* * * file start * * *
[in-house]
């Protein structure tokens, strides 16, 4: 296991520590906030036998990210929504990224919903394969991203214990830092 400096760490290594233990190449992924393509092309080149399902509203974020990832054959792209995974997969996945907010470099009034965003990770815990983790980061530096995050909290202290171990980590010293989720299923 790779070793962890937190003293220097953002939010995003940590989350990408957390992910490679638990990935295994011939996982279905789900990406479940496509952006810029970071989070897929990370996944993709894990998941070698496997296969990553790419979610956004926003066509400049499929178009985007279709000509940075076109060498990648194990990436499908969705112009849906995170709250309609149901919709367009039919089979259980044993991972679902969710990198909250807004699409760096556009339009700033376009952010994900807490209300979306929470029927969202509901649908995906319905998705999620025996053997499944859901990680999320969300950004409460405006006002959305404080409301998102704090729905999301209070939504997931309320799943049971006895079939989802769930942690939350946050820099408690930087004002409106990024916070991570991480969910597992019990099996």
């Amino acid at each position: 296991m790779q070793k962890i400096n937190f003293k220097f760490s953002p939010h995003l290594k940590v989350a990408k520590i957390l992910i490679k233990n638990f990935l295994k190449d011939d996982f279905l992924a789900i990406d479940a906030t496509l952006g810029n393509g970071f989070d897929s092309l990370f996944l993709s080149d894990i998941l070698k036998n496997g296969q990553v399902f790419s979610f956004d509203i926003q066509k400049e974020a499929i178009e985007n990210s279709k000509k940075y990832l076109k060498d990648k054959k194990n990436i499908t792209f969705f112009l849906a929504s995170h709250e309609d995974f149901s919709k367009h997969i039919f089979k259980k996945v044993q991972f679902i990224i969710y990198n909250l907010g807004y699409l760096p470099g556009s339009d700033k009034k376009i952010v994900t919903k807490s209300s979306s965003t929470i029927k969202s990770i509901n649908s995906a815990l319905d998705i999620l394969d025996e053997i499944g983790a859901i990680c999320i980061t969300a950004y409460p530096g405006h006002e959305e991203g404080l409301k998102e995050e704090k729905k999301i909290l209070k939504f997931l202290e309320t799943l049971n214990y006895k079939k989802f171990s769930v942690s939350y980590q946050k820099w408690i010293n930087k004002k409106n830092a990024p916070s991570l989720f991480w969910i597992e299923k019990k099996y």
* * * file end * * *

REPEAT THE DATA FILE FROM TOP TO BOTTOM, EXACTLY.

[in-house]
């Protein structure tokens, strides 16, 4: 296991520590906030036998990210929504990224919903394969991203214990830092 400096760490290594233990190449992924393509092309080149399902509203974020990832054959792209995974997969996945907010470099009034965003990770815990983790980061530096995050909290202290171990980590010293989720299923 790779070793962890937190003293220097953002939010995003940590989350990408957390992910490679638990990935295994011939996982279905789900990406479940496509952006810029970071989070897929990370996944993709894990998941070698496997296969990553790419979610956004926003066509400049499929178009985007279709000509940075076109060498990648194990990436499908969705112009849906995170709250309609149901919709367009039919089979259980044993991972679902969710990198909250807004699409760096556009339009700033376009952010994900807490209300979306929470029927969202509901649908995906319905998705999620025996053997499944859901990680999320969300950004409460405006006002959305404080409301998102704090729905999301209070939504997931309320799943049971006895079939989802769930942690939350946050820099408690930087004002409106990024916070991570991480969910597992019990099996």
């Amino acid at each position: 296991m790779q070793k962890i400096n937190f003293k220097f760490s953002p939010h995003l290594k940590v989350a990408k520590i957390l992910i490679k233990n638990f990935l295994k190449d011939d996982f279905l992924a789900i990406d479940a906030t496509l952006g810029n393509g970071f989070d897929s092309l990370f996944l993709s080149d894990i998941l070698k036998n496997g296969q990553v399902f790419s979610f956004d509203i926003q066509k400049e974020a499929i178009e985007n990210s279709k000509k940075y990832l076109k060498d990648k054959k194990n990436i499908t792209f969705f112009l849906a929504s995170h709250e309609d995974f149901s919709k367009h997969i039919f089979k259980k996945v044993q991972f679902i990224i969710y990198n909250l907010g807004y699409l760096p470099g556009s339009d700033k009034k376009i952010v994900t919903k807490s209300s979306s965003t929470i029927k969202s990770i509901n649908s995906a815990l319905d998705i999620l394969d025996e053997i499944g983790a859901i990680c999320i980061t969300a950004y409460p530096g405006h006002e959305e991203g404080l409301k998102e995050e704090k729905k999301i909290l209070k939504f997931l202290e309320t799943l049971n214990y006895k079939k989802f171990s769930v942690s939350y980590q946050k820099w408690i010293n930087k004002k409106n830092a990024p916070s991570l989720f991480w969910i597992e299923k019990k099996y």